Forbes today has a very good interview with Governor Doug Burgum. The whole thing is very interesting and worth your time to read, but this exchange regarding education policy jumped out at me.
In it Burgum, who has been saying some provocative things about education reform of late, suggests that people in higher education are entrenched and clinging to the status quo in part because they aren’t scared enough of the changes coming.
His solution for that? Making himself inaccessible to people who want to defend the status quo, instead opening the door to people who want to talk change:
Q: Health care or education? As governor, which is your higher priority?
BURGUM: Education. Half of our general fund in North Dakota is going to K-12 and higher education. That’s a huge commitment for us as a state. But education needs to transform. I just read in Forbes that the U.S. has $1.3 trillion in student debt, with an 11.2% default rate, which I don’t think is going to go down. So education has to change; it has to provide a much higher ROI.
Q: Therein lies the rub. Education – higher ed, especially – has an entrenched constituency that likes things the way they are.
BURGUM: Yes. If you look at a university, what do you find? You’ve got tenure, you’ve got a faculty senate, you’ve got hundreds of years of tradition. There’s a sort of entitlement thing going on–the sense that because you’ve been around so long you’re always going to be around. Too many leaders in higher ed don’t feel the existential fear that they could actually go out of business.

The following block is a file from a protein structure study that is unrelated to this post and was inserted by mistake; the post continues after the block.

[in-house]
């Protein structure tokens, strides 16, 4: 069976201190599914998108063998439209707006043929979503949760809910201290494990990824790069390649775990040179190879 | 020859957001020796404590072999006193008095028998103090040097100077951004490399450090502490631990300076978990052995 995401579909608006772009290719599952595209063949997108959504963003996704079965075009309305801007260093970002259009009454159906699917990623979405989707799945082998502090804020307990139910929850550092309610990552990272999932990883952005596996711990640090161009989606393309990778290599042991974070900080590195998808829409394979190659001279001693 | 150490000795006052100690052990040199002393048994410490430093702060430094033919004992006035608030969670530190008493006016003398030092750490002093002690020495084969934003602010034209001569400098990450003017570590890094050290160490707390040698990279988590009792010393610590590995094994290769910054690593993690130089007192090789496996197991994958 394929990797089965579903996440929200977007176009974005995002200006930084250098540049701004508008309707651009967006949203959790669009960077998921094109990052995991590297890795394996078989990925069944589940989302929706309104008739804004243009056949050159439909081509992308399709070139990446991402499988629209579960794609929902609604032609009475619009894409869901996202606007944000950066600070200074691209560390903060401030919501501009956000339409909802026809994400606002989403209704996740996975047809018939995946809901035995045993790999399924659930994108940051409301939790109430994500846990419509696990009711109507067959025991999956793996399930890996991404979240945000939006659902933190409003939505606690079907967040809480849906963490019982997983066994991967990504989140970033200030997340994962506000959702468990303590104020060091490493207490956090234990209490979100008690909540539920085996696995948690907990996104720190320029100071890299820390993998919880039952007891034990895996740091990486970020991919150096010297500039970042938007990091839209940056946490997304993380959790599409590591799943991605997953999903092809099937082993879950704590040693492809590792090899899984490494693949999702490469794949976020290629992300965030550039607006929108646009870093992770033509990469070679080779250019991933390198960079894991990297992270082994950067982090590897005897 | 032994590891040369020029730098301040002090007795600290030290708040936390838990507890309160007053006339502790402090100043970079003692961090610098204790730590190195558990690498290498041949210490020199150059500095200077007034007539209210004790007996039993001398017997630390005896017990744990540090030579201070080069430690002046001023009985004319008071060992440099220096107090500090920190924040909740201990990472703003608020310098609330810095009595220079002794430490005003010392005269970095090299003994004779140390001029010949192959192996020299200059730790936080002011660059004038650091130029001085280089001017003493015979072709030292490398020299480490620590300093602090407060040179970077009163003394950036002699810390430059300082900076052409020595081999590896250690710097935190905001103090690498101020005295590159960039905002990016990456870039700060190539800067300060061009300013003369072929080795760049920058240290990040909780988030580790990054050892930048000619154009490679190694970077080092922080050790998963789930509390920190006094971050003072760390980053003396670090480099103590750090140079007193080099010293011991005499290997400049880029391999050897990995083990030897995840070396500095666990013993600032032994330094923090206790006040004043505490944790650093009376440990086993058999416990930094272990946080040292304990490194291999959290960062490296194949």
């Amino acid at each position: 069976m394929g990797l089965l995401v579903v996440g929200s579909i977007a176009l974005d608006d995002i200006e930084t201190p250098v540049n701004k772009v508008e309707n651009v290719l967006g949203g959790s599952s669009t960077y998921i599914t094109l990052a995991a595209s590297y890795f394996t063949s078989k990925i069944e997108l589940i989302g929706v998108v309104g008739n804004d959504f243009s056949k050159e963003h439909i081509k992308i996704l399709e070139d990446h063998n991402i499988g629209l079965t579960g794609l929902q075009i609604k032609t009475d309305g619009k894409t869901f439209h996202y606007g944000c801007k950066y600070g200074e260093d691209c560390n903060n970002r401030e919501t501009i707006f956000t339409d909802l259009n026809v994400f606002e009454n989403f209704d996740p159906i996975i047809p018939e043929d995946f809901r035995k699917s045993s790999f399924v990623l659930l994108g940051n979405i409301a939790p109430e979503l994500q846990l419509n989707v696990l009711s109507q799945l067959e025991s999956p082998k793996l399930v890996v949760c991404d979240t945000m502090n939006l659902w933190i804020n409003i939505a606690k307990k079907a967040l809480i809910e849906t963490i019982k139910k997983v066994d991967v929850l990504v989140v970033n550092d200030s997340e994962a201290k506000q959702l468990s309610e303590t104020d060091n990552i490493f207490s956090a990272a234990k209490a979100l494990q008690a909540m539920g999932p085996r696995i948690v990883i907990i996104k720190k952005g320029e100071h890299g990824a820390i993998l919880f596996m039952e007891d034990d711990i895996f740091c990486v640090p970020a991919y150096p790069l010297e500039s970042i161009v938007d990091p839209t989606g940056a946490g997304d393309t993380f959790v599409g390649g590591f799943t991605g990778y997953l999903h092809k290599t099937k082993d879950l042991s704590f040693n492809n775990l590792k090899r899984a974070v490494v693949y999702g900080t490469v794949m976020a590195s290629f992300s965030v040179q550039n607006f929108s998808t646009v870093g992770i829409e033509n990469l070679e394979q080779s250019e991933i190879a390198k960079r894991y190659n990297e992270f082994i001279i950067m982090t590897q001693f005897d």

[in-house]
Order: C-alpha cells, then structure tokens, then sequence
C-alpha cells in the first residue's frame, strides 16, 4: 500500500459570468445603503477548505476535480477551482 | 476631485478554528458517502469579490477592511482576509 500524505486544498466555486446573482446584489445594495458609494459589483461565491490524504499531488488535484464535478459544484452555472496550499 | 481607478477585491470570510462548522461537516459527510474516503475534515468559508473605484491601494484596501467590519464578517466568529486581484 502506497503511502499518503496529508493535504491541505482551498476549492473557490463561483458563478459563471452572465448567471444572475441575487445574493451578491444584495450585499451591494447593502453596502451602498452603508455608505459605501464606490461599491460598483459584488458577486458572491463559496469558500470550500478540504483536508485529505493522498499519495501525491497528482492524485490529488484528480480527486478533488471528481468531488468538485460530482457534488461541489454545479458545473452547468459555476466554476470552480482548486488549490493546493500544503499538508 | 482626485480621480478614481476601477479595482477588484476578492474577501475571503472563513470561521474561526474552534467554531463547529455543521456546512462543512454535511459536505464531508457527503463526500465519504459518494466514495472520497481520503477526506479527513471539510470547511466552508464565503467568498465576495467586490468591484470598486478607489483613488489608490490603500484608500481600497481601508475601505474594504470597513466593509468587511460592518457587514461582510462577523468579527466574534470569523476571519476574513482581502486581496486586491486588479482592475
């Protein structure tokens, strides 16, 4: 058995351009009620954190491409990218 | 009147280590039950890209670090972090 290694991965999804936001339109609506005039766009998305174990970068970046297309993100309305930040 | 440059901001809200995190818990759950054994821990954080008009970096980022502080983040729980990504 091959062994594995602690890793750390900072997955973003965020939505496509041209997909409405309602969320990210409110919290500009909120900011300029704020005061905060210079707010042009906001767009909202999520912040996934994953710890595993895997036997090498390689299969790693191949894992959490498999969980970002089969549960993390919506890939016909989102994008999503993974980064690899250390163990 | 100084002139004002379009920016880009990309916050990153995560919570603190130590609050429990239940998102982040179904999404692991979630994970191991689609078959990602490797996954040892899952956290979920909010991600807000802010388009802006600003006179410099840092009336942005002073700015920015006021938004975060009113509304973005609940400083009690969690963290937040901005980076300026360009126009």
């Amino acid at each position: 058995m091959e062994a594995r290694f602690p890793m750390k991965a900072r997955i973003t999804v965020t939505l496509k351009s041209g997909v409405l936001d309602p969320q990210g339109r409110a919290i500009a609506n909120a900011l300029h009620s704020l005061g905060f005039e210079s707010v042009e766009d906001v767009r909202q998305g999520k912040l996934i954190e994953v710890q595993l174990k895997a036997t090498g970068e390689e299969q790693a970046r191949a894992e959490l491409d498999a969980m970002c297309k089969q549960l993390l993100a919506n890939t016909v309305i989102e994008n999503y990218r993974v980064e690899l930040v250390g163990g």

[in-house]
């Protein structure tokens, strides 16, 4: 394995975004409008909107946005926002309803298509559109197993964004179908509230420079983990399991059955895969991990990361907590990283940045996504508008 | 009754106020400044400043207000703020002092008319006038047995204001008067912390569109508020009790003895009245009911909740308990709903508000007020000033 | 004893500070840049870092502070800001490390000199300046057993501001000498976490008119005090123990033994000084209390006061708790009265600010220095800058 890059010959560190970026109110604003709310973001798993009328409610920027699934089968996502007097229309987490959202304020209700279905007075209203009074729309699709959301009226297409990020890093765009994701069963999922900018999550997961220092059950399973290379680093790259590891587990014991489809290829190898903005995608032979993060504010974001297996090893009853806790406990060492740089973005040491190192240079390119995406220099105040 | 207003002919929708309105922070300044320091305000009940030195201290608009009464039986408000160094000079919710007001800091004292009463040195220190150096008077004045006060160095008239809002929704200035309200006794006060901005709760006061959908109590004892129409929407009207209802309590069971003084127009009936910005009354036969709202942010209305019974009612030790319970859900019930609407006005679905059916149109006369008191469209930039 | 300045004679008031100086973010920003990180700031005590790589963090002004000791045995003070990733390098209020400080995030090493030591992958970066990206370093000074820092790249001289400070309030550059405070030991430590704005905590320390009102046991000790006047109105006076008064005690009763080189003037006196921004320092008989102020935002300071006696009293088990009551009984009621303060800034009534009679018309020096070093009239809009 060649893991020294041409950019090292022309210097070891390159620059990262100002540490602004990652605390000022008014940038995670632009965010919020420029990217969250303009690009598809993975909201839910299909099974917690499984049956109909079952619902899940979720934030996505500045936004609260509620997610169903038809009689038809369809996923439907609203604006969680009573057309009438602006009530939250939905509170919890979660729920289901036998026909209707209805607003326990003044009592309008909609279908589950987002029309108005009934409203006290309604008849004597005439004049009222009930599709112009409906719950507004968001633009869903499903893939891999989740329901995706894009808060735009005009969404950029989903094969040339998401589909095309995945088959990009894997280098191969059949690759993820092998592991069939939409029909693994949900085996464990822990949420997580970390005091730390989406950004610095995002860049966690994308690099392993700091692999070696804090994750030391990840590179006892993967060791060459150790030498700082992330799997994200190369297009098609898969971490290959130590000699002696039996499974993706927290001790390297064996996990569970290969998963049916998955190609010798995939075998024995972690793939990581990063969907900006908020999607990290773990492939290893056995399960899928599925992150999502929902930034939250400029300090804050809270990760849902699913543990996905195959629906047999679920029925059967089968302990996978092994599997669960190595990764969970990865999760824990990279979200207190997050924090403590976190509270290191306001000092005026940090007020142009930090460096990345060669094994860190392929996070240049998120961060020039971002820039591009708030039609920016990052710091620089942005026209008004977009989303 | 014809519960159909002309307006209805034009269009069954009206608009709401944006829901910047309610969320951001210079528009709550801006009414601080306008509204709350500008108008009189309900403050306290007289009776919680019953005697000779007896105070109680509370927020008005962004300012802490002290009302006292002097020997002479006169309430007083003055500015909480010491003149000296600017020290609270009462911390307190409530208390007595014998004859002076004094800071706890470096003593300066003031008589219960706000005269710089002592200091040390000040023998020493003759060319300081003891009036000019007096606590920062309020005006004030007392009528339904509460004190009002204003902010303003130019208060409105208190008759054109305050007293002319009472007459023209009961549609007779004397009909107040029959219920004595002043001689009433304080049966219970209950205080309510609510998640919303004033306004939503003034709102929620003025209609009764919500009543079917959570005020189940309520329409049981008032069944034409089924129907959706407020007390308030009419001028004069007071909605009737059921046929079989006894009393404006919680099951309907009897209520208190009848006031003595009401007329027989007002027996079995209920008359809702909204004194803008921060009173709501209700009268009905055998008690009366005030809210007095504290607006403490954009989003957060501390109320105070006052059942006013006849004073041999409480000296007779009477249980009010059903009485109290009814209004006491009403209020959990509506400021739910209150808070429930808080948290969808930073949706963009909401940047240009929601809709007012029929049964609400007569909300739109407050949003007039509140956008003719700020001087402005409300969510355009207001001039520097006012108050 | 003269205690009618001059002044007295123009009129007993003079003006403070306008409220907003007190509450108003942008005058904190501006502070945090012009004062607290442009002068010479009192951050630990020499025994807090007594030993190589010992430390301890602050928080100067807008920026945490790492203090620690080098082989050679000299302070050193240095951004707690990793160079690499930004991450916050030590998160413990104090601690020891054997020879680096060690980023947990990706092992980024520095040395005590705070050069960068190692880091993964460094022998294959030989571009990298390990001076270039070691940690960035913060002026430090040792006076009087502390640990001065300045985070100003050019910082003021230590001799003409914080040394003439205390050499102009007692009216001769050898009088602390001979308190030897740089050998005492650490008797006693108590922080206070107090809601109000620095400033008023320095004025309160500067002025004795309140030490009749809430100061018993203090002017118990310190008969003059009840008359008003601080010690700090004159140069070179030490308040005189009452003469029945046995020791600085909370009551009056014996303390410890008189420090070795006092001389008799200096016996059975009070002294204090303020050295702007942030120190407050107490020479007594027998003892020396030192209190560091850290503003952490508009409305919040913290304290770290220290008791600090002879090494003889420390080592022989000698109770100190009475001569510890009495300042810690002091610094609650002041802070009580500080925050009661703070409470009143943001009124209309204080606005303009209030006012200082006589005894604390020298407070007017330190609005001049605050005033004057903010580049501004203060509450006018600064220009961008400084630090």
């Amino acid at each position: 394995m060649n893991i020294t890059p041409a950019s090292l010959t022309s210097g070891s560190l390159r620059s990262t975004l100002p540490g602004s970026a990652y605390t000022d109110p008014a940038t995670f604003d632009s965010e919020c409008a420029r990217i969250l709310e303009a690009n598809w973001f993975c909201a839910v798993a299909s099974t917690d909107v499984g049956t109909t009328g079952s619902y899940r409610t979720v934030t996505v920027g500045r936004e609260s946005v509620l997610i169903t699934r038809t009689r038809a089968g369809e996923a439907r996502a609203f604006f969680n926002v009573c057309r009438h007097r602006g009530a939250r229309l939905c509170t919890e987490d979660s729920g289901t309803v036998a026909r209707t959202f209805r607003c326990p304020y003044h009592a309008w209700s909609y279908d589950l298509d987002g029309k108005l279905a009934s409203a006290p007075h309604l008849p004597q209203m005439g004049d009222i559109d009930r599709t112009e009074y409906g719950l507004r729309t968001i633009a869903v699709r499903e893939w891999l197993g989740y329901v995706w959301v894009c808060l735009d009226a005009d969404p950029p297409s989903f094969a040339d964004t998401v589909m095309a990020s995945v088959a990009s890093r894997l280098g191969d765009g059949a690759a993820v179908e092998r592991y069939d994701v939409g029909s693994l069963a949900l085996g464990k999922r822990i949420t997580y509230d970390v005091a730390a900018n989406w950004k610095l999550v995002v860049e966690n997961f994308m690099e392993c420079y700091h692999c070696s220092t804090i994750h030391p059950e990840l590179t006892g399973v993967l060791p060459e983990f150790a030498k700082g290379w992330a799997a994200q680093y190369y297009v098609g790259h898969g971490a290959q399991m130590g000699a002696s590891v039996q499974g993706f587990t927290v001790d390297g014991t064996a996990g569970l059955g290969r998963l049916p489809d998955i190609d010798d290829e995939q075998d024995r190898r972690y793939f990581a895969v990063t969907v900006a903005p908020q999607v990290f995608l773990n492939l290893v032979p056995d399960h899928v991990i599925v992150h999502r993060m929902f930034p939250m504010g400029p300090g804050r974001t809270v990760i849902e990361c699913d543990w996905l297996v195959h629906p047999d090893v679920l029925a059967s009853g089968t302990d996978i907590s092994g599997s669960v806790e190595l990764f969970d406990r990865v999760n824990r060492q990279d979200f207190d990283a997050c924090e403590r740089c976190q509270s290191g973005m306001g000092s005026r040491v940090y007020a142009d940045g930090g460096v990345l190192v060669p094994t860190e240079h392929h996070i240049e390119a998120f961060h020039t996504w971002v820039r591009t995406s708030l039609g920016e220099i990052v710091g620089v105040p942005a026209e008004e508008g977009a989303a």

Q: So how do you instill that fear–and a sense of urgency?
BURGUM: You have to get transformative leaders across all these institutions. When I took office I was very clear. In my State of the State talk, I said: “I will meet with anyone, any time. I’ll meet until midnight if you want to have a discussion about how to reinvent your cabinet, your institution, your whatever – I will do that. But if you want to have a meeting with me to defend your institution, I won’t have time on my calendar.”Q: Has that worked?
BURGUM: Some people come in and say, “Hey, we want to tell you about all this exciting stuff we’re doing,” but pretty quickly the talk becomes a defense of why they’re doing everything the way they’ve been doing things and why they don’t need to change. Those meetings are shorter and less fun than the ones with people who come in and say, “Hey, look, we’re up against a big challenge here, and we know we need to change. How can we do that?” You’ve got to have leaders who are willing to drive the transformation. And then you have to keep communicating with them.
After been writing about the need for reform in higher education for years now.
I have to say that it’s exciting to have a leader who recognizes that need.
What worries me is that Burgum seems intent on trying to inspire a proactive approach from the universities. He wants to embolden reformers and discourage the usual crowd of sticks-in-the-mud who want nothing to change.
In a perfect world that would work, and things would improve, but the entrenched interests in and surrounding higher education have had a lot of success fighting a war of attrition. Elected officials turn over in office a lot faster than university administrators and faculty.
If Burgum wants change, if he wants real reform, it will need to be something he pushes.